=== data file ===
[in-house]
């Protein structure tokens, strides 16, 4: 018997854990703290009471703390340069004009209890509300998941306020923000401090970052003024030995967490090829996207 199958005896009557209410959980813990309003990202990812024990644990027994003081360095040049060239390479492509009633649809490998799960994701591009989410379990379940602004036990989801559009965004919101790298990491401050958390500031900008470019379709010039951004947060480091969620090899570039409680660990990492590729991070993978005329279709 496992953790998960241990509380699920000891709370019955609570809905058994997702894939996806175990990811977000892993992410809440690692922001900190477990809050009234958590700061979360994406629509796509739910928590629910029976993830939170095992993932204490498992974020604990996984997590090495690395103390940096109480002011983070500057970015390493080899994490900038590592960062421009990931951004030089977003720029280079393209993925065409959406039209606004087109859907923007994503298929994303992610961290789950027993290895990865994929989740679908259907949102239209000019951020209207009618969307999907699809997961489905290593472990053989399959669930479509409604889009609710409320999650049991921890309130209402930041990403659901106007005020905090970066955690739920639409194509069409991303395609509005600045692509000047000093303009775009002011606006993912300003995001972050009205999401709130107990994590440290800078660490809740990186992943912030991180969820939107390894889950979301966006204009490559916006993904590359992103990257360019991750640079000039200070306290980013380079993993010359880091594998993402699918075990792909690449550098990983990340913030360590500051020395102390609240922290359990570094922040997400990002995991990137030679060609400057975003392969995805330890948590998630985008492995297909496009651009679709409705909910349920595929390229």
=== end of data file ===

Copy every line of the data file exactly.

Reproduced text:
[in-house]
């Protein structure tokens, strides 16, 4: 018997854990703290009471703390340069004009209890509300998941306020923000401090970052003024030995967490090829996207 199958005896009557209410959980813990309003990202990812024990644990027994003081360095040049060239390479492509009633649809490998799960994701591009989410379990379940602004036990989801559009965004919101790298990491401050958390500031900008470019379709010039951004947060480091969620090899570039409680660990990492590729991070993978005329279709 496992953790998960241990509380699920000891709370019955609570809905058994997702894939996806175990990811977000892993992410809440690692922001900190477990809050009234958590700061979360994406629509796509739910928590629910029976993830939170095992993932204490498992974020604990996984997590090495690395103390940096109480002011983070500057970015390493080899994490900038590592960062421009990931951004030089977003720029280079393209993925065409959406039209606004087109859907923007994503298929994303992610961290789950027993290895990865994929989740679908259907949102239209000019951020209207009618969307999907699809997961489905290593472990053989399959669930479509409604889009609710409320999650049991921890309130209402930041990403659901106007005020905090970066955690739920639409194509069409991303395609509005600045692509000047000093303009775009002011606006993912300003995001972050009205999401709130107990994590440290800078660490809740990186992943912030991180969820939107390894889950979301966006204009490559916006993904590359992103990257360019991750640079000039200070306290980013380079993993010359880091594998993402699918075990792909690449550098990983990340913030360590500051020395102390609240922290359990570094922040997400990002995991990137030679060609400057975003392969995805330890948590998630985008492995297909496009651009679709409705909910349920595929390229």